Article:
Wednesday, 21 May 2014

Keeping the pressure on

Hi all, only 3 days now until 7th hits the shelves, I'll be there at Warhammer world on Saturday when the doors open to pick up my copy - where will you be?

I've noticed a bit of a trend in my games of late, and it's been a really enjoyable one whilst they're going on, which is that the result has been up for grabs till very late on, two of them going right down to the last roll of the dice, which could quite possibly have changed things if the games had gone on longer.

This all started with the mega match against Tyranids I had, where I was behind all the way until the dying turns, when I finally managed to rid myself of the pesky venomthropes and my heavy weapons finally started to take their toll on the nine carnifexes headed my way. The last roll saw a unit of termagants break and run from the objective they were holding, and the game ended a draw.

The next week I played against guard, and smashed their fortress of redemption, along with their game plan, in the early turns. An inability to remember to take my jink saves though saw my bike units gradually whittled down, and in the last turn I lost linebreaker and an opposing objective, allowing my opponent in for the draw.

The third game saw me facing the black legion, both sides trading hammer blows throughout the game, but the two key combats both went my way around turn 4/5 and in the end the Chaos force was shattered and broken.

I finally broke this run last week, when another chaos force was annihilated by my firebase, the thunderfire cannon and vindicator combination proving too much to handle.

My point though is that those first three games were far more enjoyable to me than the last, and that's not to say my opponent in the last game want fun, he's a great guy and good fun to play against, but I just felt sorry for him the way his army dissolved under fire.

So on to the real thrust of today's post. What do you do when you've got your foot on your opponent's neck?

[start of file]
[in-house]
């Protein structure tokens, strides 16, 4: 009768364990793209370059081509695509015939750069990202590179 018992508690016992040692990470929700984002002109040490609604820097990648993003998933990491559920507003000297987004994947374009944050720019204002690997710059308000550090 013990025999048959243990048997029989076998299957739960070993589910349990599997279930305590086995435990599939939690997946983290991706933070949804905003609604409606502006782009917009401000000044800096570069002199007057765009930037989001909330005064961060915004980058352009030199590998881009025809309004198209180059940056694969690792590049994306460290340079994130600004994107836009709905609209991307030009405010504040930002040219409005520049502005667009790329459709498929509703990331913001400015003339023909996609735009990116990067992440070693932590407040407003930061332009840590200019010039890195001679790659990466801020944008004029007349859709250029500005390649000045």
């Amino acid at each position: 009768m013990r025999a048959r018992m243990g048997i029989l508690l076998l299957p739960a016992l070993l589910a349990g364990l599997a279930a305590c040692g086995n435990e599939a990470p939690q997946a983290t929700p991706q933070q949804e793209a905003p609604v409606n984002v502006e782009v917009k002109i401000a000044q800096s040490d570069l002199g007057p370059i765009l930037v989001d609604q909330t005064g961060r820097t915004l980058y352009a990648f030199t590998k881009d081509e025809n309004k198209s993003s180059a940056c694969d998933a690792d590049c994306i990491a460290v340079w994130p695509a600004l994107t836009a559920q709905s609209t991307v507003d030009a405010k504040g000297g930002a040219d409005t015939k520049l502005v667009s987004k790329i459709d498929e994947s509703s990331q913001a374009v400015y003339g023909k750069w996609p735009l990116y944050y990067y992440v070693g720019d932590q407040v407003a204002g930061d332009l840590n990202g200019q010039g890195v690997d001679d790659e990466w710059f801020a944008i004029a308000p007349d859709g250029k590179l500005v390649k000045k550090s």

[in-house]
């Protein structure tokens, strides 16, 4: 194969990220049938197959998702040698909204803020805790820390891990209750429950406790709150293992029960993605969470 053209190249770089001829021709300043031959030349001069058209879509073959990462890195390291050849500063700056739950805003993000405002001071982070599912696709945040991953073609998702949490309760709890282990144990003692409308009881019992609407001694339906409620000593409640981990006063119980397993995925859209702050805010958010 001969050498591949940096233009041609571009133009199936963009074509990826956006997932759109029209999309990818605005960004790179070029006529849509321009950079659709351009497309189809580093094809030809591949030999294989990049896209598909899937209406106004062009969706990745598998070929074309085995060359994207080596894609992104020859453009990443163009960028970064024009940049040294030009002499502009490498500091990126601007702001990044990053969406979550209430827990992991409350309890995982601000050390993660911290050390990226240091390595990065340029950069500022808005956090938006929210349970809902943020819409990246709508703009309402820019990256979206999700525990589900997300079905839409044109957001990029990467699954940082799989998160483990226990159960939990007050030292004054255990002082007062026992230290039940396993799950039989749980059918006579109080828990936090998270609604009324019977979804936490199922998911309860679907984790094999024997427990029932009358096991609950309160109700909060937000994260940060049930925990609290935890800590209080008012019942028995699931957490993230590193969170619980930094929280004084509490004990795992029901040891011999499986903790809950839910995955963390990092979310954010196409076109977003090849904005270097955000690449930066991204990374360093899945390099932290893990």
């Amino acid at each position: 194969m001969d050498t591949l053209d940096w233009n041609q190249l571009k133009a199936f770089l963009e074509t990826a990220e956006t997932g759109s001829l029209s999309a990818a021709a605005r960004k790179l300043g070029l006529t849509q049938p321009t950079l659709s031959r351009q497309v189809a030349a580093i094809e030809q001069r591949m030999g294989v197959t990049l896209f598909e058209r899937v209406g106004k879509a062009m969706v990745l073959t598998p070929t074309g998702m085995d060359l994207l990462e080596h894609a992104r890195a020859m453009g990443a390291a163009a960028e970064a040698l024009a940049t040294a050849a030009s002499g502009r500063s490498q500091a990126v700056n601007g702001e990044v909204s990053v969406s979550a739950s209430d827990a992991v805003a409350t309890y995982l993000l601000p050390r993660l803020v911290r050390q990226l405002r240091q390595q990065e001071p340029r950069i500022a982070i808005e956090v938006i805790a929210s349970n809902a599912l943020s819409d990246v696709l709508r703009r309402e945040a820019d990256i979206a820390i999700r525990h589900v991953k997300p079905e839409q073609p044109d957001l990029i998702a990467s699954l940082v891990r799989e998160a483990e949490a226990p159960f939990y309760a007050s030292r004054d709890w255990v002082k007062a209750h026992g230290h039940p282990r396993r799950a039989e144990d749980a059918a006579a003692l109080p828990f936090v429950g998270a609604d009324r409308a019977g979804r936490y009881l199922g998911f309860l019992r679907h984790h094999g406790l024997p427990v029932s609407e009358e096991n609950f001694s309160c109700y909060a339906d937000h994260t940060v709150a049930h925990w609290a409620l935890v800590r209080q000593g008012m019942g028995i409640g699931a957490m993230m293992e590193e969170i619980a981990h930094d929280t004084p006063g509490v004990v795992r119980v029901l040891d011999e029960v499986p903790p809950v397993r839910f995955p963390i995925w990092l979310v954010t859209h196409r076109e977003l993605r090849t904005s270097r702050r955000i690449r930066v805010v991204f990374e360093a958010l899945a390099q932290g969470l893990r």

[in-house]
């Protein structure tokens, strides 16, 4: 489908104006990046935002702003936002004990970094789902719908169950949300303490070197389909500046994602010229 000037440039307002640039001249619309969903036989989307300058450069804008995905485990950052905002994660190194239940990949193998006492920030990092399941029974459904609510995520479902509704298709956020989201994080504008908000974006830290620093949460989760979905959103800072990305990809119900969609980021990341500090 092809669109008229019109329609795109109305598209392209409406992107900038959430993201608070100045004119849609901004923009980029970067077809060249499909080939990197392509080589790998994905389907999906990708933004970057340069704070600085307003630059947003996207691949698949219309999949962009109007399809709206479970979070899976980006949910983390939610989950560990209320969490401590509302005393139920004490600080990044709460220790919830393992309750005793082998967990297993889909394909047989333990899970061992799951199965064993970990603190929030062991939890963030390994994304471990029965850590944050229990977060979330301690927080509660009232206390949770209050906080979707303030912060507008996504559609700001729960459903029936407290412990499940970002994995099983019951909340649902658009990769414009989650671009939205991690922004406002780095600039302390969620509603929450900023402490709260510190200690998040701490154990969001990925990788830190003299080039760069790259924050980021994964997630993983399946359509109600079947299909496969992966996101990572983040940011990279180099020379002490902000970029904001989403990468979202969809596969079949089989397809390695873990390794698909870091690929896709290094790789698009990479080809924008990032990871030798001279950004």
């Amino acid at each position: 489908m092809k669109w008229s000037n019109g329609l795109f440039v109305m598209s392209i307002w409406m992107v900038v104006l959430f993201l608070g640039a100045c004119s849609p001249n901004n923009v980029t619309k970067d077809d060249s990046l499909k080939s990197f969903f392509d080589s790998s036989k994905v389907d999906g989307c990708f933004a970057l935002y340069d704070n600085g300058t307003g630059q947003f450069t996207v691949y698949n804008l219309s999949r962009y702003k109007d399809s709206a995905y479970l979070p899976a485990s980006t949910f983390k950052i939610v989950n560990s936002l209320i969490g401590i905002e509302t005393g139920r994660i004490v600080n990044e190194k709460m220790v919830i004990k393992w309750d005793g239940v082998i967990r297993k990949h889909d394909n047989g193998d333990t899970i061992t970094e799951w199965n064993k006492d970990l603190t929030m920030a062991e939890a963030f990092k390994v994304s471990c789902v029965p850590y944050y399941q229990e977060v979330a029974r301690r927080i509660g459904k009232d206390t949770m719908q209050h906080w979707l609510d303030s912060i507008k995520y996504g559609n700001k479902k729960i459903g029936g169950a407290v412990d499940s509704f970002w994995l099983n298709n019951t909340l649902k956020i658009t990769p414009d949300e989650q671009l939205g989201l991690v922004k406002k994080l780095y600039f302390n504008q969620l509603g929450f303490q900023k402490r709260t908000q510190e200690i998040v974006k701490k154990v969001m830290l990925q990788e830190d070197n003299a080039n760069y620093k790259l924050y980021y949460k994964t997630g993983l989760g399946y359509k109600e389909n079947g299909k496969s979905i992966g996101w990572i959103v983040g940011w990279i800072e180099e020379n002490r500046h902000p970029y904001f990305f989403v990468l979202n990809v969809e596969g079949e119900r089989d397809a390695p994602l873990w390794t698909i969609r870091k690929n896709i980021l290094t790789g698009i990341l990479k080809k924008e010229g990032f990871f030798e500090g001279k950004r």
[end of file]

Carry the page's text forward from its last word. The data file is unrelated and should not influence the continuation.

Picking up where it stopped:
Speaking as a ‘friendly’ player, having never been to a tournament, I’d say that my aim for a game is for both players to have fun and enjoy themselves, and as such, I don’t go in for the dirtiest combinations I can find, and I’ve never taken allies to cover up my army’s weaknesses. That being said however, I still aim to win my games and I do get annoyed with myself (my dice) when I lose. I think therefore that the first three games I mentioned earlier illustrate my approach. In the first game I was behind, and I really began to focus on where my firepower would be most effective in terms of getting me back into things, I played hard and it got me a draw. The second game, I felt I was so far ahead early on (my opponent even said he was happy to concede at the end of turn 2) that I took my foot off the gas, and in doing so, got distracted, forgot about jink saves and let him back in. The third game the balance was about right, with both of us playing hard and going for the win, and the relative strengths of the armies, the general’s decisions and the dice deciding the result (as it should be). The last game, I felt extremely guilty every time my opponent took a group of models from the table (especially his warp talons as that squad cost him a lot of points), and looking back I could probably have relaxed a little before the end. The Guard game was still fresh in my mind though, and I was painfully aware that with a small unit of warp talons, a full chaos marine squad, defiler, terminators and a heldrake, he had all the tools necessary to make my life difficult.

 

So in ‘answer’ to the question, if I’m playing a game against someone ‘competitively’ (I have played club campaigns where this was the case) there’s no let up, keep the foot on the neck and if at all possible, find something else to hurt with your other foot. In friendly games, I’m far more likely to let up and do less efficient things, like accept a challenge from a daemon prince with my captain. It makes for a more fun game for both players, more ‘cinematic’ moments to relay later and who knows, you’ll never find out if your captain really could kill that daemon if you say ‘no’!

 

Of course the exception to this is those guys you know so well that you could annihilate their entire army by turn two and they’d still enjoy the game simply because of how well you’d played (though let’s be fair, dice would have to play a part in that kind of result).

 

Till next time, keep fighting, and keep winning!